Skip to content

2024 GenAI Insurance Trends

 

Learn about five key GenAI trends influencing the financial services industry

 

Download the Whitepaper

The generative AI (GenAI) wave arrived in 2023 with questions of how and when the game changing possibilities it promised — efficiency gains, cost reductions, customer service enhancements — would manifest.

Due to GenAI’s promising possibilities and rapid adoption, it’s clearly here to stay, and the discourse it generates brings with it the experiences, battle scars, and lessons learned from the broader AI wave that swept through the insurance industry in recent years. Carriers are already very familiar with the transformative potential of digital solutions and AI, and they’re considering how the compounding innovation of GenAI can reshape fundamental business functions and processes. The insurers out in front are establishing leading practices to address these questions by focusing on how to reinvent their processes in order to leverage GenAI’s unique capabilities, driving tangible outcomes across the insurance value chain.

In PwC’s 27th Annual Global CEO Survey, CEOs from all industries, including insurance, validated these perspectives. Indeed, 70 percent said they believe GenAI will significantly change the way their companies create, deliver, and capture value. To anticipate those changes, 31 percent of CEOs indicated that their companies have already changed their technology strategies because of GenAI.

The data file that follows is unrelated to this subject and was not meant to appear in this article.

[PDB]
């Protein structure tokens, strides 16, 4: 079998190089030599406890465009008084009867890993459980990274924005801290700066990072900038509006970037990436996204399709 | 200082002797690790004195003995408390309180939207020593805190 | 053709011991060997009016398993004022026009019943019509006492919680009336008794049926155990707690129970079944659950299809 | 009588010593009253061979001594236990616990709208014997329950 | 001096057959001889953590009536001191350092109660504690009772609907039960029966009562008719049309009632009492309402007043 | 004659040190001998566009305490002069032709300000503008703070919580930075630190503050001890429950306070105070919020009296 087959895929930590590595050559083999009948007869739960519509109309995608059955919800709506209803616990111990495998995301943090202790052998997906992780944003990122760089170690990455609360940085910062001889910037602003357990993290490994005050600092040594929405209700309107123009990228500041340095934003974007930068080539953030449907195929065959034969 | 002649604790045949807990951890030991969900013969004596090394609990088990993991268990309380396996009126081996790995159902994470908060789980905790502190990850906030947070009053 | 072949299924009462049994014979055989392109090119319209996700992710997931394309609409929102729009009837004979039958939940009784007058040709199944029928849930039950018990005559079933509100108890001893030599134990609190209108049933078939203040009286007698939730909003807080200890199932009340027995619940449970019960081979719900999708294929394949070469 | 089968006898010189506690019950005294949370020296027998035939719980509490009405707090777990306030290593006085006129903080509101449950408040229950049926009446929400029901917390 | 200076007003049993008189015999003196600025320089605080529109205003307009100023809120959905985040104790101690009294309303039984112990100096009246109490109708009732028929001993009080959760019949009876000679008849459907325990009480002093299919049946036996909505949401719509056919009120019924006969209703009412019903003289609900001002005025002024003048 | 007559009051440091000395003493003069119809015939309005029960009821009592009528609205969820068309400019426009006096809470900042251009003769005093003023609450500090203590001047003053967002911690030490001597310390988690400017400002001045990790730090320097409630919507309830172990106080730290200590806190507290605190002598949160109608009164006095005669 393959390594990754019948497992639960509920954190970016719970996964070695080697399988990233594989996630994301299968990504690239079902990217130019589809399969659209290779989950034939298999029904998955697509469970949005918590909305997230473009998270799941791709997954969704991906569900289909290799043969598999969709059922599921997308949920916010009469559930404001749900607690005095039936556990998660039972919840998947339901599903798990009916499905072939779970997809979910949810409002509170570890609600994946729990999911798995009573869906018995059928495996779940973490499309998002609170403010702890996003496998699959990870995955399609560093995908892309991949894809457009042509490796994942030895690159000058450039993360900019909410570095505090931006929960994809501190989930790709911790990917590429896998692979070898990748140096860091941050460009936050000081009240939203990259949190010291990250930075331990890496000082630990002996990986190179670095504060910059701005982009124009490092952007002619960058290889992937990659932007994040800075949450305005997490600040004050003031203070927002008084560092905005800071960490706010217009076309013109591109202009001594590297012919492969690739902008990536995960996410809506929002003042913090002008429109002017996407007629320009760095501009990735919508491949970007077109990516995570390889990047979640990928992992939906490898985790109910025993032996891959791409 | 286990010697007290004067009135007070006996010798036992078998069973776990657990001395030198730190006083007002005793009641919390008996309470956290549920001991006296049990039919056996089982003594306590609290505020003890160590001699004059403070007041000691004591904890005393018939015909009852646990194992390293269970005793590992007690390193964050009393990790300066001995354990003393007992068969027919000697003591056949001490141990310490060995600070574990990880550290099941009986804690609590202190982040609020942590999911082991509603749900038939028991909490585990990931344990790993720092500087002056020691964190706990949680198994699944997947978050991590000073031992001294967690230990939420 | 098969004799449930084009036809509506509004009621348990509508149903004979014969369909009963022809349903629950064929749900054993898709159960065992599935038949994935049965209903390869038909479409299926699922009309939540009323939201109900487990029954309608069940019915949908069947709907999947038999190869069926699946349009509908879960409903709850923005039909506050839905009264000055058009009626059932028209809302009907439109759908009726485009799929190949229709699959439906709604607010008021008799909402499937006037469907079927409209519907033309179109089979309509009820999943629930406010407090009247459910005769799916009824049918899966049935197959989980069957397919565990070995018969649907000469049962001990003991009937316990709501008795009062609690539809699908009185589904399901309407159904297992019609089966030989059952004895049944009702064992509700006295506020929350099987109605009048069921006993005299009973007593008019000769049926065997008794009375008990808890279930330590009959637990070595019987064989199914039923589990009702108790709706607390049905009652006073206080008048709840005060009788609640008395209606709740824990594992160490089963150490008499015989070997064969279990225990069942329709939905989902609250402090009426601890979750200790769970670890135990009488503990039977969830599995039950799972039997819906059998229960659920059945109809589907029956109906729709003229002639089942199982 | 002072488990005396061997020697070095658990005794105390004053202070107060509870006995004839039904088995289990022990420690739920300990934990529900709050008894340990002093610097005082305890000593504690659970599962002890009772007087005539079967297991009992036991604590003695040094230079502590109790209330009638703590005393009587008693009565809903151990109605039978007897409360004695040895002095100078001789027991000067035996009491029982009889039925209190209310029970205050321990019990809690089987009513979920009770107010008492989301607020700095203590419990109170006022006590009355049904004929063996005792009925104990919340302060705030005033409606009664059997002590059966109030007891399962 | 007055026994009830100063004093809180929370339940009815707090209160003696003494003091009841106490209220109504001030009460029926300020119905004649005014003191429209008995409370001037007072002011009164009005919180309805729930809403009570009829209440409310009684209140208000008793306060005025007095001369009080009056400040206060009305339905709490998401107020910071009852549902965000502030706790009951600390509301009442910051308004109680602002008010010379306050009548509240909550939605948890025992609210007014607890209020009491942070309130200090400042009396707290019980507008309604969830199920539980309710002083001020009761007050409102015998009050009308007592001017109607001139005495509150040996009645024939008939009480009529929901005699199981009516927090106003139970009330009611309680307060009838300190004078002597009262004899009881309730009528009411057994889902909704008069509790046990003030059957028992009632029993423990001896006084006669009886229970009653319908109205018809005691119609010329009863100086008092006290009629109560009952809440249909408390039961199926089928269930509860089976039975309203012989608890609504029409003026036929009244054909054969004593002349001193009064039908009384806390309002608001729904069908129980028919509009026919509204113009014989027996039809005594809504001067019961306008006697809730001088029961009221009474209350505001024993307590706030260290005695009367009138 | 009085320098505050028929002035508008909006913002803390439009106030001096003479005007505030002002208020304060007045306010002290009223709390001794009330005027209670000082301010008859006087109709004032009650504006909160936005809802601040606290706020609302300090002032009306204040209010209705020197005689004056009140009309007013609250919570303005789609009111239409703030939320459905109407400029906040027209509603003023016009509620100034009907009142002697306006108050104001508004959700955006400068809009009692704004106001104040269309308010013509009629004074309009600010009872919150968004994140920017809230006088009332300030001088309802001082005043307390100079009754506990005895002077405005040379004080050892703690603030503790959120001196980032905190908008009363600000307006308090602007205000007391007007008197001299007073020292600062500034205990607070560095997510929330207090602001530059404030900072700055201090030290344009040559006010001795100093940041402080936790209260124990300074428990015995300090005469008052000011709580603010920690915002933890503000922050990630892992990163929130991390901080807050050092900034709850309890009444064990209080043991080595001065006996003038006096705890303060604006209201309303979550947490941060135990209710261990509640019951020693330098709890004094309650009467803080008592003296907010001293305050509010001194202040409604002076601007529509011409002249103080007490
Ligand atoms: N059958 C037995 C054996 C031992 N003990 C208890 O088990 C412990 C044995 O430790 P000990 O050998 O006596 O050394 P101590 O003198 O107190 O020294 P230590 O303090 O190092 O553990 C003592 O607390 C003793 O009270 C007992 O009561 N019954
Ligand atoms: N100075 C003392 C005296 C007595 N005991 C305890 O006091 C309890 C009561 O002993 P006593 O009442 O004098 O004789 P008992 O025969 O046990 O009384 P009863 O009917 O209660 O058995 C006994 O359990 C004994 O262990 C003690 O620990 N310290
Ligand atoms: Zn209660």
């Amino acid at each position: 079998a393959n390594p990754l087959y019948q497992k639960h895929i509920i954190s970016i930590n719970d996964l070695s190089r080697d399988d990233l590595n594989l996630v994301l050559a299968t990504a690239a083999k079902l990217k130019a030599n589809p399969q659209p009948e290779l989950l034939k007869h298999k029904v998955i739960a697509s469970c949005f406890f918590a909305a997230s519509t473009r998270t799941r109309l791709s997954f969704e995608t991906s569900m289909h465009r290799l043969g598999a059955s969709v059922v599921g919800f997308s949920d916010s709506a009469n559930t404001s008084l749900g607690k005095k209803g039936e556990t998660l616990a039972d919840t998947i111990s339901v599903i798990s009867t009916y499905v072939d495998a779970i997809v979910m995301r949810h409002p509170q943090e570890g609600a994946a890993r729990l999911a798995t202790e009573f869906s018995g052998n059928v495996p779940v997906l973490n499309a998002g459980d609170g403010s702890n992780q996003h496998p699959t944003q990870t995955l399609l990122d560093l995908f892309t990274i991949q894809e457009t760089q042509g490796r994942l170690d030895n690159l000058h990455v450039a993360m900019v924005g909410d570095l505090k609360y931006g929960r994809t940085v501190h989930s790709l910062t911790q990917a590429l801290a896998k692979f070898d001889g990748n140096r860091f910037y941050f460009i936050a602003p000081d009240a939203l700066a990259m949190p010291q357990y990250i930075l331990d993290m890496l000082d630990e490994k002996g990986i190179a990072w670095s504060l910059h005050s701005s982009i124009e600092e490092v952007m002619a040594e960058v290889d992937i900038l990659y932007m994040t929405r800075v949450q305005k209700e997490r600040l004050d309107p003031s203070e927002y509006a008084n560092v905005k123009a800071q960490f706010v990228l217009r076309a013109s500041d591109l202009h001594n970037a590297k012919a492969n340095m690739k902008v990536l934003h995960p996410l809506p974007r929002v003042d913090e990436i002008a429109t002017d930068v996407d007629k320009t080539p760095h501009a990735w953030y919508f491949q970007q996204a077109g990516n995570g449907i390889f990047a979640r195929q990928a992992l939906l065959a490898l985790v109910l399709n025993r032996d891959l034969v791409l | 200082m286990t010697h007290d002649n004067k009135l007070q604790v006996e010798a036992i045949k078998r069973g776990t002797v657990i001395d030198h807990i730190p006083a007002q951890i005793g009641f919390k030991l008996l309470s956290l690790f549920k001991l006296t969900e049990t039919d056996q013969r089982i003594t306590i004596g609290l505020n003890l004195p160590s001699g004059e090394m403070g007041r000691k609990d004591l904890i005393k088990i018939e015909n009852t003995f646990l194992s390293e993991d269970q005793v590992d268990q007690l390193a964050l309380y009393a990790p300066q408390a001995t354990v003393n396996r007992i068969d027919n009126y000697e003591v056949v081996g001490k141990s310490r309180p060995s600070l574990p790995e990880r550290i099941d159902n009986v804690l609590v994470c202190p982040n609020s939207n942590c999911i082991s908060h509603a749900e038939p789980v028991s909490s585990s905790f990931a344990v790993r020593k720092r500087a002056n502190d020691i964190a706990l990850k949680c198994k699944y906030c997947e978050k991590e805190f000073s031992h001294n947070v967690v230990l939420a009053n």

And these CEOs were generally optimistic, with 58 percent indicating that GenAI will improve the quality of their companies’ products or services within the next 12 months, and 64 percent believing that generative AI will enable an efficiency increase of at least 5 percent for their employees’ time at work during that same timeframe.

What’s on insurers’ agendas?

Considering GenAI’s increasingly practical use cases, what does the coming year hold in store for insurers and what steps are leading carriers taking to effectively promote an AI-enabled future?

Business stakeholders, working with centralized AI “factories" and centers of excellence (CoEs) will be the engines for AI delivery.

Many carriers reacted to GenAI in 2023 with disparate, limited-scale experimentation and proofs of concept. They’ve begun 2024 with a much clearer intent. They’ve budgeted thoughtfully and are mobilizing use cases and applying the lessons they’ve learned. They’re ready to act, but still have questions about the most effective ways to build an effective AI function.